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Reel Women: ‘Super Fun Night’ Isn’t Just All About Fat Jokes

Super Fun Night
ABC

Rebel Wilson‘s new TV show, ‘Super Fun Night,’ debuted on ABC this week. Produced by Conan O’Brien with ‘State’ and ‘Stella’ alum Michael Showalter co-writing and consulting, the show has all the talent it needs to succeed, but still falls flat. That’s okay because shows often take a few episodes to find their footing. But that’s not what everyone is talking about; instead, we’re all focused on the one thing we shouldn’t be: Rebel Wilson’s weight.

In ‘Pitch Perfect,’ Rebel Wilson’s Fat Amy gave herself that name so she could get a one-up on other people calling her fat. Her reasoning was that if you point it out yourself and get it out of the way, people can focus on other things. And her character was right — kind of. As long as you don’t consistently make whatever physical characteristic defines you the butt of your own jokes, it’s okay to acknowledge it. Melissa McCarthy is so damn funny because she isn’t always joking about her size, but because she plays brash characters who say and act in unexpected ways — unexpected because she’s a lady.

I went into ‘Super Fun Night’ expecting Wilson to make fun of her size, but instead, it acts as sort of direct commentary on people who only seem to be able to talk about her size –her co-workers point it out (in one instance, directly to her face), and it shows us that to them, Wilson’s Kimmie is defined by her size. But Kimmie’s focus in the episode is on her own insecurity, and it’s not the kind that comes from her outward appearance, but from stage fright that she’s been coping with since she was a kid. Like all of us, Kimmie needs some confidence, but her new competitive and stereotypical pretty, mean and pretty mean girl co-worker Kendall is committed to making Kimmie feel even worse about herself. How dare Kimmie get attention from Richard, the son of their boss at the law firm, when obviously she is not as pretty as Kendall? This idea is clearly shown from Kendall’s point of view — we, as the audience, are never once led to believe that Kimmie is undeserving of attention and respect. She is an accomplished lawyer, after all.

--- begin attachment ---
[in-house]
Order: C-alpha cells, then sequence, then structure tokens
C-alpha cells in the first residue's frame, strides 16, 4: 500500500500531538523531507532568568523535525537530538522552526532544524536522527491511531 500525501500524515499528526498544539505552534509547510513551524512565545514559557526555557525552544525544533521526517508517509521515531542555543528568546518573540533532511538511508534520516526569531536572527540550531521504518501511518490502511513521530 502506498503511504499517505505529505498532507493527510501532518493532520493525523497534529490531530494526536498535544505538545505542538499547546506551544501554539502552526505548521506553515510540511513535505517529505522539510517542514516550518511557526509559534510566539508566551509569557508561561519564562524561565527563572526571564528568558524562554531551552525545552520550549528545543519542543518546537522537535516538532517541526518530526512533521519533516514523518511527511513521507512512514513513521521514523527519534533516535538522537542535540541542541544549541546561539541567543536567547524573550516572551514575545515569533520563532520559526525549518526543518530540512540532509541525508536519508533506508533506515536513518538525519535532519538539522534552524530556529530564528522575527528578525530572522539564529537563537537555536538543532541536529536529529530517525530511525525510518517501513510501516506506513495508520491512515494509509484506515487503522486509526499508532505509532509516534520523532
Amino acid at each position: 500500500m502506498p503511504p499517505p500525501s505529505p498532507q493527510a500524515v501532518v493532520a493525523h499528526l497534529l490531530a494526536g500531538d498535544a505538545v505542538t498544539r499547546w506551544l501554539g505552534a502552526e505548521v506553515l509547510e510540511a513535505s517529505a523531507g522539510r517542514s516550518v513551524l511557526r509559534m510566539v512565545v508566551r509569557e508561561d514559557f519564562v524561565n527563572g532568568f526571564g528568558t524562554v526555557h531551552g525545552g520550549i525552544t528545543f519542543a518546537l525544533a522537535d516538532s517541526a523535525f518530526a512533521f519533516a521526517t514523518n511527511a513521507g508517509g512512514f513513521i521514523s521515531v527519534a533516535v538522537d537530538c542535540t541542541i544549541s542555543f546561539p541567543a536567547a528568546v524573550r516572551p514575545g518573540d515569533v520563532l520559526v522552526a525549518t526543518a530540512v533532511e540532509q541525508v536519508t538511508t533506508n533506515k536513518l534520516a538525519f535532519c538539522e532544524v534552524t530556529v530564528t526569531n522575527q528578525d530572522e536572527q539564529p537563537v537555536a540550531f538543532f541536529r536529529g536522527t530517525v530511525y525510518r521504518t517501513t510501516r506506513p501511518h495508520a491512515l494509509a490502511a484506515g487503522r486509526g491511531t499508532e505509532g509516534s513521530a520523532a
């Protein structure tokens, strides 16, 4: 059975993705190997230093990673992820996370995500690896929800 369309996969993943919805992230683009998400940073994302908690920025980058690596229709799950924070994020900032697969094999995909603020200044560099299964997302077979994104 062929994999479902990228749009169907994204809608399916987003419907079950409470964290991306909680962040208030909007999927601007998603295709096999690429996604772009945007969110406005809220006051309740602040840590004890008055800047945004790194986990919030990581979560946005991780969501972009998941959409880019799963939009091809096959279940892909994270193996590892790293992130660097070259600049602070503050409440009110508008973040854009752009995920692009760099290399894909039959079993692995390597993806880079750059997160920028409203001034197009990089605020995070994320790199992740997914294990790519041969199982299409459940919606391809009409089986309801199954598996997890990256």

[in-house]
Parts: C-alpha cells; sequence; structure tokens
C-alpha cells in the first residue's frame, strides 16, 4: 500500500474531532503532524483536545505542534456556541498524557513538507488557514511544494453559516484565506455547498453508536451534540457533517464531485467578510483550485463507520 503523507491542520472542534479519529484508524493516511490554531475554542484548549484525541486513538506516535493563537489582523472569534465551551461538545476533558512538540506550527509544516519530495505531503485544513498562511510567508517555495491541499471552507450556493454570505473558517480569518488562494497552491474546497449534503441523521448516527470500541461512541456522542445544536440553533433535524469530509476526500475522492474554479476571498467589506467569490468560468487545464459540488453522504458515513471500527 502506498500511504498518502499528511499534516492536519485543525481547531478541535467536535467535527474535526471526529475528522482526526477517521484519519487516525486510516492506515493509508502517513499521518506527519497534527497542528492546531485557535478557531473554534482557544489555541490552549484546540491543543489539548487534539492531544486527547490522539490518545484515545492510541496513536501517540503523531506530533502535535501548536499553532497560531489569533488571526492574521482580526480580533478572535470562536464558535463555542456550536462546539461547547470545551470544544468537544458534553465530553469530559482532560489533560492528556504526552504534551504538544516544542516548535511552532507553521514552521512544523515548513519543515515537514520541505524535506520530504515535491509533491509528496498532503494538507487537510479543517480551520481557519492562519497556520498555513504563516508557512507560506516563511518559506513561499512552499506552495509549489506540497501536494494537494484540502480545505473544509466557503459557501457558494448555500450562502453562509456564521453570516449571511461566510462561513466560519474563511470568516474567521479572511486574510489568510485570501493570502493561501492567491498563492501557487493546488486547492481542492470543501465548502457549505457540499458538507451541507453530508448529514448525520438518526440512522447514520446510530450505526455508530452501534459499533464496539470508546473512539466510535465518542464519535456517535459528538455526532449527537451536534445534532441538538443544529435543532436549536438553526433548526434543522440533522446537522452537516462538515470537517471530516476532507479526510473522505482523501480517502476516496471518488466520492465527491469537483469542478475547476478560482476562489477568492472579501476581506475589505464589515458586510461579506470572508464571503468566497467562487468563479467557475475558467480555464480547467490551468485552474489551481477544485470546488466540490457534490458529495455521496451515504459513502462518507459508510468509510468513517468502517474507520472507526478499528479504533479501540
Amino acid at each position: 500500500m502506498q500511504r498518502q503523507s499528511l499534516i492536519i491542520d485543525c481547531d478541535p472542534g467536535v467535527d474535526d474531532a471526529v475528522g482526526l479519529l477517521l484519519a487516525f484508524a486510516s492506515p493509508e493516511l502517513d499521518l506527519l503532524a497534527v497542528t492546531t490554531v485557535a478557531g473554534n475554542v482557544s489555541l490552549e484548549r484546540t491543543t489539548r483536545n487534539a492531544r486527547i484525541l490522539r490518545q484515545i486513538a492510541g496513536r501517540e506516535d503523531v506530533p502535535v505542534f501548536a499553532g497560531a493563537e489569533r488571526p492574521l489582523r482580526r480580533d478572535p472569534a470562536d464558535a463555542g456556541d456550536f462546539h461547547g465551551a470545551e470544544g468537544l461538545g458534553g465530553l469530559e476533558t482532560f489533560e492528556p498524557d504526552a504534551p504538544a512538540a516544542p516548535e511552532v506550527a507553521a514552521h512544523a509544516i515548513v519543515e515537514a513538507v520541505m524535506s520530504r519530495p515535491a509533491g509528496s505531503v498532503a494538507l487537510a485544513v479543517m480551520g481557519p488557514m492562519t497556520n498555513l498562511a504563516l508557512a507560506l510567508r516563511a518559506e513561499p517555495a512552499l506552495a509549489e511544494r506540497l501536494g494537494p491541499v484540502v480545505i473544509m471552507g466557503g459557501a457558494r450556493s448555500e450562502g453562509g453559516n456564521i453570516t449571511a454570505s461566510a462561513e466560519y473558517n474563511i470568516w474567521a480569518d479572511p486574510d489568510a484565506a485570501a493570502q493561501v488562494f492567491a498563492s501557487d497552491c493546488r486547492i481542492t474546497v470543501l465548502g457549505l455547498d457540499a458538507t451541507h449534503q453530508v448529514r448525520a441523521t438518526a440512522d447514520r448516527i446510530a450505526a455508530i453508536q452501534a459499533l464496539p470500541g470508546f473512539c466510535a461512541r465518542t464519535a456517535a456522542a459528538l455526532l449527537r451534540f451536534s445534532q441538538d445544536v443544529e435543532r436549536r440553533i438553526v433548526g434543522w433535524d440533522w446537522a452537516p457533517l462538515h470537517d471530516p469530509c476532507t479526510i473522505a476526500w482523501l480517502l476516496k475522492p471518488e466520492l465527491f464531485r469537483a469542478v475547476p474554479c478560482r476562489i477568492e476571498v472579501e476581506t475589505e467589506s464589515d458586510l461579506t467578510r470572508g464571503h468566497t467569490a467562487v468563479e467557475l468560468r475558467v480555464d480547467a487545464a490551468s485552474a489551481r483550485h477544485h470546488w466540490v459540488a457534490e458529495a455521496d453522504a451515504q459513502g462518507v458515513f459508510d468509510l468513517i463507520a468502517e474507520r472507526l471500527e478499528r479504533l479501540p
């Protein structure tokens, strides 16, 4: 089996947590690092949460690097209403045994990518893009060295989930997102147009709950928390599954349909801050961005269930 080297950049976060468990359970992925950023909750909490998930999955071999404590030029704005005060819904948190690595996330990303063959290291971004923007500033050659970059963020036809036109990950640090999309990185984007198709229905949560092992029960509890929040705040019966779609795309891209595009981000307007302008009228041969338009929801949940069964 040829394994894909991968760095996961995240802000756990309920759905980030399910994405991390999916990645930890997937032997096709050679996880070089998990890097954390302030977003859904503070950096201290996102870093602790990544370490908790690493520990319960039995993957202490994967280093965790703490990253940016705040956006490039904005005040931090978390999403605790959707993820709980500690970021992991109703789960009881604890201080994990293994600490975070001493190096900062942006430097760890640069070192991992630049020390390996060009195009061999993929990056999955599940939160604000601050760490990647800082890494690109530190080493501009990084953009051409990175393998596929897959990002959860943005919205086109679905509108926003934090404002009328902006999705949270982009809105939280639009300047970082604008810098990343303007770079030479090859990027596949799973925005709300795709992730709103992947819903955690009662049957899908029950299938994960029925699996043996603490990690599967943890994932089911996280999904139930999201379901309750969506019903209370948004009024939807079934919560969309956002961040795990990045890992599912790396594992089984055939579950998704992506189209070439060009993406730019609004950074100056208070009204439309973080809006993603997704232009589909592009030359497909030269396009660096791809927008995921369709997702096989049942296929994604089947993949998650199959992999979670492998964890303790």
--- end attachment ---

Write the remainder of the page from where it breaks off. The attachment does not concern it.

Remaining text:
I’ve seen some pieces this week in which writers have called out the show for its prominent fat jokes, but never once did I feel as though the show or Wilson were making fun of Kimmie’s size or trying to exploit it for humor. Sure, she likes food, and she makes lots of jokes about eating — but so did Liz Lemon. There are Spanx jokes, but there have been similar jokes in film and television involving thinner women struggling with shape-wear. Does it only become a fat joke when the character is overweight? These jokes aren’t about her size, and if you as the viewer take them as such, that’s a direct reflection on what you find to be most prominent about Wilson. As an overweight actress, why can’t she make the same jokes about food and Spanx as a skinny character would without being criticized for making fat jokes? Saying it’s wrong-headed or offensive for her to make these jokes is marginalizing her based on her size. You might as well say that a woman can’t make the same jokes as a man.

Rushing to accuse Wilson of mining her weight for laughs is counter-intuitive. We want actresses of all shapes and sizes to be able to play the same roles as thin actresses, and Wilson is doing that. Kimmie professing her love of donuts or ordering pizzas with her girlfriends when they’ve had a rough night isn’t a knock on her weight — it’s real. Who doesn’t love food?!

Producer and co-creator Conan O’Brien recently said in an interview that Wilson’s “weight is vastly overshadowed by her talent. It’s like the early Beatles — after the world heard the songs, no one cared about their haircuts.” I’m inclined to agree. Wilson’s talents have nothing to do with her weight as long as she’s not exploiting her size for comedy or allowing others to do the same. ‘Super Fun Night’ is flawed — the pacing is a bit off and some of the beats feel forced, but it’s still in infancy, so it needs some room to grow, but where it succeeds is in recognizing Kimmie as a human being and not a number on a scale. It’d be nice if everyone else could, too.

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